I often see the posterior predictive distribution in ML defined as follows:
$$p(y^* \mid x^*, X, Y) = \int p(y^* \mid x^*, \omega)p(\omega, X, Y) d\omega$$
where $\omega$ are all parameters, $x^*$ is a new input point and $X, Y$ is the training dataset.
What confuses me is the lower case $y^*$ and $x^*$, because I am not sure whether it is a random variable and where it comes from.
Without knowing a lot about Bayesian statistics, I would first define the posterior $P(W \mid X, Y)$ (with $W$ being the parameters). Then use the law of total probability to obtain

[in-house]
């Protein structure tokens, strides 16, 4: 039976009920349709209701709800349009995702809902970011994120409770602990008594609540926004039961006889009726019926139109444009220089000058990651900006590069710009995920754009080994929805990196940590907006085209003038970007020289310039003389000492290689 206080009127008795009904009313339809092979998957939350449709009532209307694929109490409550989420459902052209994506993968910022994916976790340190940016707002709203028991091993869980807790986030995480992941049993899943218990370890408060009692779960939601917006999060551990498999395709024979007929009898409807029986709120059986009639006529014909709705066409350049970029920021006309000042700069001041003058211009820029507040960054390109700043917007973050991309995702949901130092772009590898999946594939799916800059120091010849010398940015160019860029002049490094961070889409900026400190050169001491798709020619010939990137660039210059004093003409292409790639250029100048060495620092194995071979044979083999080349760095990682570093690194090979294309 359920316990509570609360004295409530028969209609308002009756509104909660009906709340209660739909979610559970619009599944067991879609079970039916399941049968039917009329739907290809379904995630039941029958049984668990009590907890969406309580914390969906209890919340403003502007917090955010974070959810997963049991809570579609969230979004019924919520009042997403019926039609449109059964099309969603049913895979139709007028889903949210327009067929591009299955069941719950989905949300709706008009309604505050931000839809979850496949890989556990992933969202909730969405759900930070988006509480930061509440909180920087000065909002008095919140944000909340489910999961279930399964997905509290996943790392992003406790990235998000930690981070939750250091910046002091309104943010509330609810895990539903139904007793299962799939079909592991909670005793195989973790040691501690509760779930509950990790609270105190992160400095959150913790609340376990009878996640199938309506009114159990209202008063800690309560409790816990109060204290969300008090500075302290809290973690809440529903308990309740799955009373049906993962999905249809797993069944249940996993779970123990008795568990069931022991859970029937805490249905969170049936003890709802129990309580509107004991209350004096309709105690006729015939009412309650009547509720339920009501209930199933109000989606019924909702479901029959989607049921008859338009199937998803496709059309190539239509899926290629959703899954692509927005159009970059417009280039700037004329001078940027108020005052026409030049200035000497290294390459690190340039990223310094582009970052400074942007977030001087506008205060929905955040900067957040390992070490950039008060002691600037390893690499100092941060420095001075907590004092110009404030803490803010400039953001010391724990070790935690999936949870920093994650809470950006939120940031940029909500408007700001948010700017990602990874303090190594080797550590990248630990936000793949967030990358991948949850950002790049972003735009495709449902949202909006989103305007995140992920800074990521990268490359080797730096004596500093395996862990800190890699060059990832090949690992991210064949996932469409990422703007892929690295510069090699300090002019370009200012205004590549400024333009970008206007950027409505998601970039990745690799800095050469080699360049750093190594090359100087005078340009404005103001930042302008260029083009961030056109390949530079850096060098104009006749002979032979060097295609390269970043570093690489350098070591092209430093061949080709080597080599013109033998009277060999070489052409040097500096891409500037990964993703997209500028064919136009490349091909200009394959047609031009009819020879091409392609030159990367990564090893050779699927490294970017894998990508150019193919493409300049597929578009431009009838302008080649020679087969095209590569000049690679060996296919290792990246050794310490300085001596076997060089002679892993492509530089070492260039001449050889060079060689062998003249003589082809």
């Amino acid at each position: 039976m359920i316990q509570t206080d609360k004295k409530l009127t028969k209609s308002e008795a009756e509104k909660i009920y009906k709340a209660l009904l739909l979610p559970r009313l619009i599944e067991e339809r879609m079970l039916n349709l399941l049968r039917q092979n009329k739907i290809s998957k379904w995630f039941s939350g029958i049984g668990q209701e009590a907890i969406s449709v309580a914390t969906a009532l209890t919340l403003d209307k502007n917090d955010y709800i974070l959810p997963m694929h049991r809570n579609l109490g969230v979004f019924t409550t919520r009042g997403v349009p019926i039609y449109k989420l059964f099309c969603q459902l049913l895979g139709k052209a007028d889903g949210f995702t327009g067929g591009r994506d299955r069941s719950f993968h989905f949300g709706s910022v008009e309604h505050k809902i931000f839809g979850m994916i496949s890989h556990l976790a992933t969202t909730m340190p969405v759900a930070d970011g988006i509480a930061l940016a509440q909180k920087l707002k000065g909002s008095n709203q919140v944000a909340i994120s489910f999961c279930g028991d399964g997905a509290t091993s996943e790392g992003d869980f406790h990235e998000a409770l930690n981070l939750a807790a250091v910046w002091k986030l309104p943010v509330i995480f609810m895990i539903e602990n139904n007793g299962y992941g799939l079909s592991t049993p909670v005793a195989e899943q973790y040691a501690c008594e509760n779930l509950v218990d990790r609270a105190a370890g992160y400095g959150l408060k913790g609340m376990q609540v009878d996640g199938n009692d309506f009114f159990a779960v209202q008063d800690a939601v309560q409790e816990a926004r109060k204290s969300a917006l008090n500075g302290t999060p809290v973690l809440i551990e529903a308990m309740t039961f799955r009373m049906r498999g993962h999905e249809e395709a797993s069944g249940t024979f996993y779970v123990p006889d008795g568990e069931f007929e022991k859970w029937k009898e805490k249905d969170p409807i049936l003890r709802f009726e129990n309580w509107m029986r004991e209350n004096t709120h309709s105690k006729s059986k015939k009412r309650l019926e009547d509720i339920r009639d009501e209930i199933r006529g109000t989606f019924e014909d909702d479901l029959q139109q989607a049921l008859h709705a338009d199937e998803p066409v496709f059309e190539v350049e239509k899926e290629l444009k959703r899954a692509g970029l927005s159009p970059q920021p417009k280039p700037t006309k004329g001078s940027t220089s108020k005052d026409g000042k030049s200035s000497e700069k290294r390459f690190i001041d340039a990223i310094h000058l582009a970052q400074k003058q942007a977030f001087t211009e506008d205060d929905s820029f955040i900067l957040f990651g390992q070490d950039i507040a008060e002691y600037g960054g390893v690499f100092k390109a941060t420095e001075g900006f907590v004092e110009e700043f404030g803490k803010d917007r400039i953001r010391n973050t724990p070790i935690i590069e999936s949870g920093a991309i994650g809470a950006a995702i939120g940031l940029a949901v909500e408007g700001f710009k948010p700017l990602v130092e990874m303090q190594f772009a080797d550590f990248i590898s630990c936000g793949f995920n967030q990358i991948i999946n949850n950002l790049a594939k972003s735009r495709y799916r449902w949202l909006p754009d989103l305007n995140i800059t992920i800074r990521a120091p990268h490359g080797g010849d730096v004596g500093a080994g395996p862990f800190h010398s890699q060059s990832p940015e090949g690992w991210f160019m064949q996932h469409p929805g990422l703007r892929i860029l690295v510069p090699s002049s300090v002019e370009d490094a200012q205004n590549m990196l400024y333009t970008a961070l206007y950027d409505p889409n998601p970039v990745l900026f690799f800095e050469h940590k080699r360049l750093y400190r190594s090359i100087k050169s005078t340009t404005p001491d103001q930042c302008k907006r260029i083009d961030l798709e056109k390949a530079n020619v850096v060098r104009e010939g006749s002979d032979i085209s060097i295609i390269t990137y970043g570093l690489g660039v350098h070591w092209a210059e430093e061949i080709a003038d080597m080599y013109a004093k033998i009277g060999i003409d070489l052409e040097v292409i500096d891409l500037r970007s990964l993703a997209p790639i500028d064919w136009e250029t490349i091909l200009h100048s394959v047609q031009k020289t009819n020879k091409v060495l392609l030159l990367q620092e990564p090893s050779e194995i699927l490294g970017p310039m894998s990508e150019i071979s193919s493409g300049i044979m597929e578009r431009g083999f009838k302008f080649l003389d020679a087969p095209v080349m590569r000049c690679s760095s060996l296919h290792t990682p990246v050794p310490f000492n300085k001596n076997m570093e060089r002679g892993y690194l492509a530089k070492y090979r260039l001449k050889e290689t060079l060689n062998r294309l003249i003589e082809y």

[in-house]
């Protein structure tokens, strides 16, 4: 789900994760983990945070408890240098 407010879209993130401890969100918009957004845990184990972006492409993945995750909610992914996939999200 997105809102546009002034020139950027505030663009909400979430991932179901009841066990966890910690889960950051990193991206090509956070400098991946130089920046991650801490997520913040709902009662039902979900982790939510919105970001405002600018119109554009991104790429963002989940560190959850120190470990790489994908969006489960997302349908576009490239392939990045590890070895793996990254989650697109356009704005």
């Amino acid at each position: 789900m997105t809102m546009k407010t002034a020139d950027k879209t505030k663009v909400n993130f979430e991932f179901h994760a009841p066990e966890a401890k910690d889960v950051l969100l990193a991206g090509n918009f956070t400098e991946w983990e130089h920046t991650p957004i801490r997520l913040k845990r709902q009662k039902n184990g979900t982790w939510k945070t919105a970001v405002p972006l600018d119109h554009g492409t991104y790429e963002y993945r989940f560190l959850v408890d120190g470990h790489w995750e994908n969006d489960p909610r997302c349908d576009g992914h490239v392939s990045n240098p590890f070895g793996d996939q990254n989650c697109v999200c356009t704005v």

$$P(Y \mid X) = \int P(Y \mid X, W)P(W)dW$$
Next, when I get a new point $x^*$, I would set $P(Y= y^* \mid X = x^*)$. Are $y^*$ and $x^*$ as random variables necessary?